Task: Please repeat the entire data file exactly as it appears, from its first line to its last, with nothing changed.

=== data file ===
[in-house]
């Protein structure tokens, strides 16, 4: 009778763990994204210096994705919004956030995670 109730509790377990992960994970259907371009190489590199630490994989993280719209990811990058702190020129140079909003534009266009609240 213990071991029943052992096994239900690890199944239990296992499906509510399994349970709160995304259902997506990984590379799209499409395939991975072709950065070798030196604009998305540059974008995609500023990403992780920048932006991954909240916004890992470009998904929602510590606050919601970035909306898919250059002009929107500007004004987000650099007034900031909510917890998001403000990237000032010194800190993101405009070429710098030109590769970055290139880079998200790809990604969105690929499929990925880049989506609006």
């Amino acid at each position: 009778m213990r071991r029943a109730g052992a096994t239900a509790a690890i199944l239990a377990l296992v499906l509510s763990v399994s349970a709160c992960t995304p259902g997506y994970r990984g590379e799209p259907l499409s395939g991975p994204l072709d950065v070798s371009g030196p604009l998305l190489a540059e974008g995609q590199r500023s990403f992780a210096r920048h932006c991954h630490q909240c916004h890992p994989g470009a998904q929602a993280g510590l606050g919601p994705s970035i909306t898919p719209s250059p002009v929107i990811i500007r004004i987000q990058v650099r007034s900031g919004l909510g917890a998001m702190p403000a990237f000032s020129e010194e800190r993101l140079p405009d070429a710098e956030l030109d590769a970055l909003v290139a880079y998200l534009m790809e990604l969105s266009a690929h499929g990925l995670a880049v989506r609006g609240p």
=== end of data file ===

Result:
[in-house]
């Protein structure tokens, strides 16, 4: 009778763990994204210096994705919004956030995670 109730509790377990992960994970259907371009190489590199630490994989993280719209990811990058702190020129140079909003534009266009609240 213990071991029943052992096994239900690890199944239990296992499906509510399994349970709160995304259902997506990984590379799209499409395939991975072709950065070798030196604009998305540059974008995609500023990403992780920048932006991954909240916004890992470009998904929602510590606050919601970035909306898919250059002009929107500007004004987000650099007034900031909510917890998001403000990237000032010194800190993101405009070429710098030109590769970055290139880079998200790809990604969105690929499929990925880049989506609006």
């Amino acid at each position: 009778m213990r071991r029943a109730g052992a096994t239900a509790a690890i199944l239990a377990l296992v499906l509510s763990v399994s349970a709160c992960t995304p259902g997506y994970r990984g590379e799209p259907l499409s395939g991975p994204l072709d950065v070798s371009g030196p604009l998305l190489a540059e974008g995609q590199r500023s990403f992780a210096r920048h932006c991954h630490q909240c916004h890992p994989g470009a998904q929602a993280g510590l606050g919601p994705s970035i909306t898919p719209s250059p002009v929107i990811i500007r004004i987000q990058v650099r007034s900031g919004l909510g917890a998001m702190p403000a990237f000032s020129e010194e800190r993101l140079p405009d070429a710098e956030l030109d590769a970055l909003v290139a880079y998200l534009m790809e990604l969105s266009a690929h499929g990925l995670a880049v989506r609006g609240p």